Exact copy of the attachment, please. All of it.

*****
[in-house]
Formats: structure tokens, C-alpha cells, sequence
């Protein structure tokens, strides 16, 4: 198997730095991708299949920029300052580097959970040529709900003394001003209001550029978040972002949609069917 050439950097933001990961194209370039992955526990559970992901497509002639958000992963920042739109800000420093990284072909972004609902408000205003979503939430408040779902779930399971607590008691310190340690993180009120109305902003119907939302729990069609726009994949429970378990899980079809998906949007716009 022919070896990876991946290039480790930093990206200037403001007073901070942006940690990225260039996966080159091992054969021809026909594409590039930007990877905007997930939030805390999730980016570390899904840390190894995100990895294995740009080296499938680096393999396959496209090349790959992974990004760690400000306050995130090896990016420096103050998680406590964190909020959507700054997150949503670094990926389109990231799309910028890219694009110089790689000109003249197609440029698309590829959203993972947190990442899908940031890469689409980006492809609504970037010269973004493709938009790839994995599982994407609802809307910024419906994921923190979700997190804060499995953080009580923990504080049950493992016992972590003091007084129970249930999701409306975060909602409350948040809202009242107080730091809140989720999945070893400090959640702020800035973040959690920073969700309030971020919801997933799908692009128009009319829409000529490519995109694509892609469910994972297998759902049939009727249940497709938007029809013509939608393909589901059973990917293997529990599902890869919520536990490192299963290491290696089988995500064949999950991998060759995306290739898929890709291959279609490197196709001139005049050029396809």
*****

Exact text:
[in-house]
Formats: structure tokens, C-alpha cells, sequence
């Protein structure tokens, strides 16, 4: 198997730095991708299949920029300052580097959970040529709900003394001003209001550029978040972002949609069917 050439950097933001990961194209370039992955526990559970992901497509002639958000992963920042739109800000420093990284072909972004609902408000205003979503939430408040779902779930399971607590008691310190340690993180009120109305902003119907939302729990069609726009994949429970378990899980079809998906949007716009 022919070896990876991946290039480790930093990206200037403001007073901070942006940690990225260039996966080159091992054969021809026909594409590039930007990877905007997930939030805390999730980016570390899904840390190894995100990895294995740009080296499938680096393999396959496209090349790959992974990004760690400000306050995130090896990016420096103050998680406590964190909020959507700054997150949503670094990926389109990231799309910028890219694009110089790689000109003249197609440029698309590829959203993972947190990442899908940031890469689409980006492809609504970037010269973004493709938009790839994995599982994407609802809307910024419906994921923190979700997190804060499995953080009580923990504080049950493992016992972590003091007084129970249930999701409306975060909602409350948040809202009242107080730091809140989720999945070893400090959640702020800035973040959690920073969700309030971020919801997933799908692009128009009319829409000529490519995109694509892609469910994972297998759902049939009727249940497709938007029809013509939608393909589901059973990917293997529990599902890869919520536990490192299963290491290696089988995500064949999950991998060759995306290739898929890709291959279609490197196709001139005049050029396809």